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The Nokia Mobile Challenge, which comprises a variety of competitions, is open to professional and student developers worldwide.
The Mobile Information Device Profile (MIDP) Java contest was launched on 26 November, while the Symbian operating system contest will begin on 10 December.
Winning applications would be licensed for use on Nokia mobile phones, such as the Java-ready Nokia 7650 imaging phone launched last week and the popular Java-ready Nokia 9210 Communicator.
The applications will also be featured in print and online advertising campaigns. However, Nokia said, the applications would remain the property of the creator.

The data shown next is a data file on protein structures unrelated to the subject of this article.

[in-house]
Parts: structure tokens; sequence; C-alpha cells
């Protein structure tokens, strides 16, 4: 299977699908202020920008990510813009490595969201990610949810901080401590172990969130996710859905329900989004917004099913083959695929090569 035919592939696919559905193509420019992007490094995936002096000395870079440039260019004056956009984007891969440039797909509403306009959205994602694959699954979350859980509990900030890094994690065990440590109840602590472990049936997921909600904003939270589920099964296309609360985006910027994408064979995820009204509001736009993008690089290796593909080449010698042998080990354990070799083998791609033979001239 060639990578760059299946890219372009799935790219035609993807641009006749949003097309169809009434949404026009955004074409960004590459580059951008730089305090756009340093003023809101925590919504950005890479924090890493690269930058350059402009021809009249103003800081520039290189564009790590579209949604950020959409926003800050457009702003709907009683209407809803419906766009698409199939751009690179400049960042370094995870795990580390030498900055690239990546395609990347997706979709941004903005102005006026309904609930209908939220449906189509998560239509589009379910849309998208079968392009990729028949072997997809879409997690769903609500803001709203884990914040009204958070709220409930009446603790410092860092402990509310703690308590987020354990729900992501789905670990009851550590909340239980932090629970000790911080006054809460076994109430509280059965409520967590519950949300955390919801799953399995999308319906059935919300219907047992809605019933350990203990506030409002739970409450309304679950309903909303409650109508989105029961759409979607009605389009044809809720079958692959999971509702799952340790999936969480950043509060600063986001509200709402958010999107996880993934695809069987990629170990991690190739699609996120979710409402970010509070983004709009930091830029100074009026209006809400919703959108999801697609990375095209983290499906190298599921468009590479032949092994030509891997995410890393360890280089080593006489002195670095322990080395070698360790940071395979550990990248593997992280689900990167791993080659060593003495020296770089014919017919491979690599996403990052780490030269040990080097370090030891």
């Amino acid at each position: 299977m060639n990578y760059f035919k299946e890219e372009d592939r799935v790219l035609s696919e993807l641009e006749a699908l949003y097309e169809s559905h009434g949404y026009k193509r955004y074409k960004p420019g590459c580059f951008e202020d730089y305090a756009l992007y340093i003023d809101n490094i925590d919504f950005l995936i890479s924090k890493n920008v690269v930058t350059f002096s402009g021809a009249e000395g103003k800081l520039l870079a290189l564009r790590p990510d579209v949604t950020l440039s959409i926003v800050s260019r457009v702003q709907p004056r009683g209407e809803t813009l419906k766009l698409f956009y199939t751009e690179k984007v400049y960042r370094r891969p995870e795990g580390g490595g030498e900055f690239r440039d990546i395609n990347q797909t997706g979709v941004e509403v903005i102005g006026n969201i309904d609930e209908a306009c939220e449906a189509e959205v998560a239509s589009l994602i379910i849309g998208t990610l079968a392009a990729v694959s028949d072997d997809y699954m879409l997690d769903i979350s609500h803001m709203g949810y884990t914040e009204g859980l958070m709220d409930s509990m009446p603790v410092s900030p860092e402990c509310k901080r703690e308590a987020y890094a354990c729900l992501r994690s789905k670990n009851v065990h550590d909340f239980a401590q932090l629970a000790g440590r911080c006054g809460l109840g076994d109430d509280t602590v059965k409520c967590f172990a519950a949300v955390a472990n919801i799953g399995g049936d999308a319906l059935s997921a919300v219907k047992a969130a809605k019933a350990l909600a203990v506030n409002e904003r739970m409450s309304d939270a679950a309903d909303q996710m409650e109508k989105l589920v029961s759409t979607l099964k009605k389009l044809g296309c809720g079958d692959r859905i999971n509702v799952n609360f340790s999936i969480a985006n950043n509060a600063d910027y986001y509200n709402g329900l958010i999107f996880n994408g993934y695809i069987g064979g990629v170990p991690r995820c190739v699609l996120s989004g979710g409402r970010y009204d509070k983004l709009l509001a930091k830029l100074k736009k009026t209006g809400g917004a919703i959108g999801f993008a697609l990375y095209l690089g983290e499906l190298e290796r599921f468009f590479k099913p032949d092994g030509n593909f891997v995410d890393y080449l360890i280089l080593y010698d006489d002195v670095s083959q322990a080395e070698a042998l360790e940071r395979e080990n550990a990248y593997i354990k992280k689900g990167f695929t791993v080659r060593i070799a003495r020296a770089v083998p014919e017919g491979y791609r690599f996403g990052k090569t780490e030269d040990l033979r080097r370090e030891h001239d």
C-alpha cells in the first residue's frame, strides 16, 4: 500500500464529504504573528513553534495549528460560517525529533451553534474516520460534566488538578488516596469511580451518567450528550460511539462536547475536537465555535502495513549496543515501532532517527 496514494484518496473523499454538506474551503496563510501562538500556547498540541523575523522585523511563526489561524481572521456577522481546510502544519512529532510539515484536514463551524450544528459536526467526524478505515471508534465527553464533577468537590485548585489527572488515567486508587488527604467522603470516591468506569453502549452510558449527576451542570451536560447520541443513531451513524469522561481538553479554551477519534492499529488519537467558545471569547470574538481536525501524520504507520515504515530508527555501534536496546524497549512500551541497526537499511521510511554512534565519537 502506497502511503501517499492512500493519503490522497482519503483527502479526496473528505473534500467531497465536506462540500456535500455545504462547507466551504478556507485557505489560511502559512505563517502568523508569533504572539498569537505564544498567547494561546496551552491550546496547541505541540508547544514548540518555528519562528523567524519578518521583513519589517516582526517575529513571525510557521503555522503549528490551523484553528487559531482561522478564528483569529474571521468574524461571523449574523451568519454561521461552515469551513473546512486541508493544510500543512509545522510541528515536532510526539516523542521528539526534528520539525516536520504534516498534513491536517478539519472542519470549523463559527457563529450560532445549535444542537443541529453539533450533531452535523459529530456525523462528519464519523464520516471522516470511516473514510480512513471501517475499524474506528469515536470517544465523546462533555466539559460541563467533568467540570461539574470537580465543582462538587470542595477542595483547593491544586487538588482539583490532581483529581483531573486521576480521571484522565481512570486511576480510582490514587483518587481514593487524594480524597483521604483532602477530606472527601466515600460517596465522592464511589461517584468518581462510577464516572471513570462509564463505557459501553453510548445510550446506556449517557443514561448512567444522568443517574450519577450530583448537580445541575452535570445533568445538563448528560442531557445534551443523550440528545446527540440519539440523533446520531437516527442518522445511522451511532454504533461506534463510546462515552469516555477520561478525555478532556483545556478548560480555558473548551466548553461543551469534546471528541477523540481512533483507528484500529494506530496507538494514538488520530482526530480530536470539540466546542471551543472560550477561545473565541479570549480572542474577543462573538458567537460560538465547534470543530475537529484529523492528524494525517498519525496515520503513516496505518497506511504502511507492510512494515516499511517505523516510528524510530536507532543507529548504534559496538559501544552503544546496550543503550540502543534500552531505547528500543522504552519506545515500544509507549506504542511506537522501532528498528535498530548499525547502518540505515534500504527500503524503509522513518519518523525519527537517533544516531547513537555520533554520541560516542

Nokia has often stressed that the key to selling its next-generation mobile devices will be the applications and services that work over the phones, adding that Java is the best technology for developing those applications.
In June, the company announced that its planned to ship 50 million Java-enabled handsets by 2002 and 100 million in 2003, making Nokia one of the leading Java promoters and users.
Nokia has worked closely with Sun Microsystems, which owns the Java technology, and announced last week that it is also working with US-based development tools maker Borland on two of its platforms.
Borland's Java development environments, JBuilder and JBuilder MobileSet, will be enhanced to include support for the Nokia Series 60 Platform, while Borland's C++ development environment will be made to work with Nokia's Symbian operating system-based platform in the first half of 2002.
As part of the Nokia Mobile Challenge, Nokia will provide free tools and emulators needed by contestants for testing their applications. Winners will be announced in March 2002.